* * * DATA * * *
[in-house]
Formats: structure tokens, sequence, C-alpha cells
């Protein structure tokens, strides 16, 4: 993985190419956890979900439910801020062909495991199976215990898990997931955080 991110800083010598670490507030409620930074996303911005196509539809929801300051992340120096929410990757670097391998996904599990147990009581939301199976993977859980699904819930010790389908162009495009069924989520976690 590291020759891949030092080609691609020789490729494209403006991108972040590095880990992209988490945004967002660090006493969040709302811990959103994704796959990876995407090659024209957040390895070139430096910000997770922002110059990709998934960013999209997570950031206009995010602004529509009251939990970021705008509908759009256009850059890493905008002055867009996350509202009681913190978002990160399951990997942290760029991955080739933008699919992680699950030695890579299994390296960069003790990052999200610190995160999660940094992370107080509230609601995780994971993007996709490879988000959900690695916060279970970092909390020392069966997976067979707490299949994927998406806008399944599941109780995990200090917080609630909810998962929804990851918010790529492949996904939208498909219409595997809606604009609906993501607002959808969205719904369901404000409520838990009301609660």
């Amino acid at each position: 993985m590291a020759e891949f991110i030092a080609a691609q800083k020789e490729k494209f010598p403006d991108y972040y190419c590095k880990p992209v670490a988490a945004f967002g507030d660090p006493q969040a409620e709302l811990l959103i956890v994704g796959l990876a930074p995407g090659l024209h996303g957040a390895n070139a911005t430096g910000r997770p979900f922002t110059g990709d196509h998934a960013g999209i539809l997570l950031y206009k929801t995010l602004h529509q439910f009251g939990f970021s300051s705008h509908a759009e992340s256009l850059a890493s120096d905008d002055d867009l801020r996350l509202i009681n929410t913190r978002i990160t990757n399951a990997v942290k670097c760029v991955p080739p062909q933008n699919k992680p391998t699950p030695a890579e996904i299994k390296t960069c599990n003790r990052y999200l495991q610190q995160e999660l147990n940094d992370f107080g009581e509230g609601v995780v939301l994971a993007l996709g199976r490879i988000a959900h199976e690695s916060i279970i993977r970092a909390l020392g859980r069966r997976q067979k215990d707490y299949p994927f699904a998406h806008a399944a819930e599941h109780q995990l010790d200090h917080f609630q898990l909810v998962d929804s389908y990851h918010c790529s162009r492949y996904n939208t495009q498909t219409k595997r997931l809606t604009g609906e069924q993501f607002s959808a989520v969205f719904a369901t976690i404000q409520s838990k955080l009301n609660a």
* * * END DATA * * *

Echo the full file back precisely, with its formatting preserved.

[in-house]
Formats: structure tokens, sequence, C-alpha cells
């Protein structure tokens, strides 16, 4: 993985190419956890979900439910801020062909495991199976215990898990997931955080 991110800083010598670490507030409620930074996303911005196509539809929801300051992340120096929410990757670097391998996904599990147990009581939301199976993977859980699904819930010790389908162009495009069924989520976690 590291020759891949030092080609691609020789490729494209403006991108972040590095880990992209988490945004967002660090006493969040709302811990959103994704796959990876995407090659024209957040390895070139430096910000997770922002110059990709998934960013999209997570950031206009995010602004529509009251939990970021705008509908759009256009850059890493905008002055867009996350509202009681913190978002990160399951990997942290760029991955080739933008699919992680699950030695890579299994390296960069003790990052999200610190995160999660940094992370107080509230609601995780994971993007996709490879988000959900690695916060279970970092909390020392069966997976067979707490299949994927998406806008399944599941109780995990200090917080609630909810998962929804990851918010790529492949996904939208498909219409595997809606604009609906993501607002959808969205719904369901404000409520838990009301609660």
């Amino acid at each position: 993985m590291a020759e891949f991110i030092a080609a691609q800083k020789e490729k494209f010598p403006d991108y972040y190419c590095k880990p992209v670490a988490a945004f967002g507030d660090p006493q969040a409620e709302l811990l959103i956890v994704g796959l990876a930074p995407g090659l024209h996303g957040a390895n070139a911005t430096g910000r997770p979900f922002t110059g990709d196509h998934a960013g999209i539809l997570l950031y206009k929801t995010l602004h529509q439910f009251g939990f970021s300051s705008h509908a759009e992340s256009l850059a890493s120096d905008d002055d867009l801020r996350l509202i009681n929410t913190r978002i990160t990757n399951a990997v942290k670097c760029v991955p080739p062909q933008n699919k992680p391998t699950p030695a890579e996904i299994k390296t960069c599990n003790r990052y999200l495991q610190q995160e999660l147990n940094d992370f107080g009581e509230g609601v995780v939301l994971a993007l996709g199976r490879i988000a959900h199976e690695s916060i279970i993977r970092a909390l020392g859980r069966r997976q067979k215990d707490y299949p994927f699904a998406h806008a399944a819930e599941h109780q995990l010790d200090h917080f609630q898990l909810v998962d929804s389908y990851h918010c790529s162009r492949y996904n939208t495009q498909t219409k595997r997931l809606t604009g609906e069924q993501f607002s959808a989520v969205f719904a369901t976690i404000q409520s838990k955080l009301n609660a």